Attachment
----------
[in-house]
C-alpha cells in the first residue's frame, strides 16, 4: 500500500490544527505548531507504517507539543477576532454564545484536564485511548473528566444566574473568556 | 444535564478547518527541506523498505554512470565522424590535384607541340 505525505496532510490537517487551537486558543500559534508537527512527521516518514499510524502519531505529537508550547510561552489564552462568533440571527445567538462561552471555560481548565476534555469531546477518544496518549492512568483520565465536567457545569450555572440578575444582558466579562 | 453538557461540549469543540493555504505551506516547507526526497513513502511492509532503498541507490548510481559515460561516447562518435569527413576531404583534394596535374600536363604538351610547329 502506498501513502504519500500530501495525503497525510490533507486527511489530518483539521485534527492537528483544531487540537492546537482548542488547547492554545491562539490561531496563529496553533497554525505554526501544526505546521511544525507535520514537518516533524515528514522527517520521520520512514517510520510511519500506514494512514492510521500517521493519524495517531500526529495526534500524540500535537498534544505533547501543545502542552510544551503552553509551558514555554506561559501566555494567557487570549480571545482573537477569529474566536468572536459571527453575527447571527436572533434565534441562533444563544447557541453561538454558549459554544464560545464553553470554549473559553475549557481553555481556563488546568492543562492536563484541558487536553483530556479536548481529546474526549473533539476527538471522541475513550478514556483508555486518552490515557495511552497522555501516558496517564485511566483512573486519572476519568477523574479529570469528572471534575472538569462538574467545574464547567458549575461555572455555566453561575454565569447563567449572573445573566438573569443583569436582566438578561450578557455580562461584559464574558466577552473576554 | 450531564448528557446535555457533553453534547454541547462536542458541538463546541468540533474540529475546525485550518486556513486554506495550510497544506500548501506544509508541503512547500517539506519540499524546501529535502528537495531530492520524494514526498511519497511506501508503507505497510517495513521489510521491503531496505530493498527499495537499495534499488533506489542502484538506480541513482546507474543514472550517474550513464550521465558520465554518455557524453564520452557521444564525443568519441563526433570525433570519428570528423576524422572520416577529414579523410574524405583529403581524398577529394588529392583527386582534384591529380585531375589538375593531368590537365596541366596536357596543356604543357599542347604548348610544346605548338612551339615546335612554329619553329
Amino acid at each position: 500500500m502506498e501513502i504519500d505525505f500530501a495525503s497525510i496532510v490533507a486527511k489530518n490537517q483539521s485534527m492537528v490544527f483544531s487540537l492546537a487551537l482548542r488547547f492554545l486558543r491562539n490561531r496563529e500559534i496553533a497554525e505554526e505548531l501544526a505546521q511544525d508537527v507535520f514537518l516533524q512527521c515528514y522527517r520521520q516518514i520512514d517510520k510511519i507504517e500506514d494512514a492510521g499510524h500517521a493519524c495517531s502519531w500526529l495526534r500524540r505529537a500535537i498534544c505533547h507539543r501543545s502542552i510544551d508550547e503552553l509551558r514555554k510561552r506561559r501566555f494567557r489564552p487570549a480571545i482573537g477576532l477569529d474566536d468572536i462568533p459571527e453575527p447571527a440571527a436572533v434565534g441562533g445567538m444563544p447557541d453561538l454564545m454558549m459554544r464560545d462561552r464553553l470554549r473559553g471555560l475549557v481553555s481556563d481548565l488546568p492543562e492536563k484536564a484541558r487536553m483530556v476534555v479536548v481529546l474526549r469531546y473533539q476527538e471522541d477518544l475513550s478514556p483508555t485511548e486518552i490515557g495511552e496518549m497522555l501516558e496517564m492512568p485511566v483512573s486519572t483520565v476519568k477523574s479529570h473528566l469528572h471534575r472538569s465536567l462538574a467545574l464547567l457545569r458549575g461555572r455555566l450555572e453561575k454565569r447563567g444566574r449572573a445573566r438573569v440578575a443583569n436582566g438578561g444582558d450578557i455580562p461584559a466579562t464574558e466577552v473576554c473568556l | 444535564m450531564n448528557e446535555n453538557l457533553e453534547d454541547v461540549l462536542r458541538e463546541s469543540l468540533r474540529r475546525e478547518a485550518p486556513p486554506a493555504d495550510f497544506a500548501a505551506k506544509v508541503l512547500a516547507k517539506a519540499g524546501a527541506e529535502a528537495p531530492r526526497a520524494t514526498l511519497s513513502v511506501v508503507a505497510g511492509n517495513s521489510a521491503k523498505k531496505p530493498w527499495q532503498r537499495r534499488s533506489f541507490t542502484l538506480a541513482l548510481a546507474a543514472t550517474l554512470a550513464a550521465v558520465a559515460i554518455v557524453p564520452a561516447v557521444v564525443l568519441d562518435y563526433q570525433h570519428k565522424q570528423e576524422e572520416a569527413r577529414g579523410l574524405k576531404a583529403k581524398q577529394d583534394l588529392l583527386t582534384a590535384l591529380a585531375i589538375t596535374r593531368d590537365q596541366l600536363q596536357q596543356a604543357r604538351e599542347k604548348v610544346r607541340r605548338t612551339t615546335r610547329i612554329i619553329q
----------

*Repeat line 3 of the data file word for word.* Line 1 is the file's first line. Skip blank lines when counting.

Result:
Amino acid at each position: 500500500m502506498e501513502i504519500d505525505f500530501a495525503s497525510i496532510v490533507a486527511k489530518n490537517q483539521s485534527m492537528v490544527f483544531s487540537l492546537a487551537l482548542r488547547f492554545l486558543r491562539n490561531r496563529e500559534i496553533a497554525e505554526e505548531l501544526a505546521q511544525d508537527v507535520f514537518l516533524q512527521c515528514y522527517r520521520q516518514i520512514d517510520k510511519i507504517e500506514d494512514a492510521g499510524h500517521a493519524c495517531s502519531w500526529l495526534r500524540r505529537a500535537i498534544c505533547h507539543r501543545s502542552i510544551d508550547e503552553l509551558r514555554k510561552r506561559r501566555f494567557r489564552p487570549a480571545i482573537g477576532l477569529d474566536d468572536i462568533p459571527e453575527p447571527a440571527a436572533v434565534g441562533g445567538m444563544p447557541d453561538l454564545m454558549m459554544r464560545d462561552r464553553l470554549r473559553g471555560l475549557v481553555s481556563d481548565l488546568p492543562e492536563k484536564a484541558r487536553m483530556v476534555v479536548v481529546l474526549r469531546y473533539q476527538e471522541d477518544l475513550s478514556p483508555t485511548e486518552i490515557g495511552e496518549m497522555l501516558e496517564m492512568p485511566v483512573s486519572t483520565v476519568k477523574s479529570h473528566l469528572h471534575r472538569s465536567l462538574a467545574l464547567l457545569r458549575g461555572r455555566l450555572e453561575k454565569r447563567g444566574r449572573a445573566r438573569v440578575a443583569n436582566g438578561g444582558d450578557i455580562p461584559a466579562t464574558e466577552v473576554c473568556l | 444535564m450531564n448528557e446535555n453538557l457533553e453534547d454541547v461540549l462536542r458541538e463546541s469543540l468540533r474540529r475546525e478547518a485550518p486556513p486554506a493555504d495550510f497544506a500548501a505551506k506544509v508541503l512547500a516547507k517539506a519540499g524546501a527541506e529535502a528537495p531530492r526526497a520524494t514526498l511519497s513513502v511506501v508503507a505497510g511492509n517495513s521489510a521491503k523498505k531496505p530493498w527499495q532503498r537499495r534499488s533506489f541507490t542502484l538506480a541513482l548510481a546507474a543514472t550517474l554512470a550513464a550521465v558520465a559515460i554518455v557524453p564520452a561516447v557521444v564525443l568519441d562518435y563526433q570525433h570519428k565522424q570528423e576524422e572520416a569527413r577529414g579523410l574524405k576531404a583529403k581524398q577529394d583534394l588529392l583527386t582534384a590535384l591529380a585531375i589538375t596535374r593531368d590537365q596541366l600536363q596536357q596543356a604543357r604538351e599542347k604548348v610544346r607541340r605548338t612551339t615546335r610547329i612554329i619553329q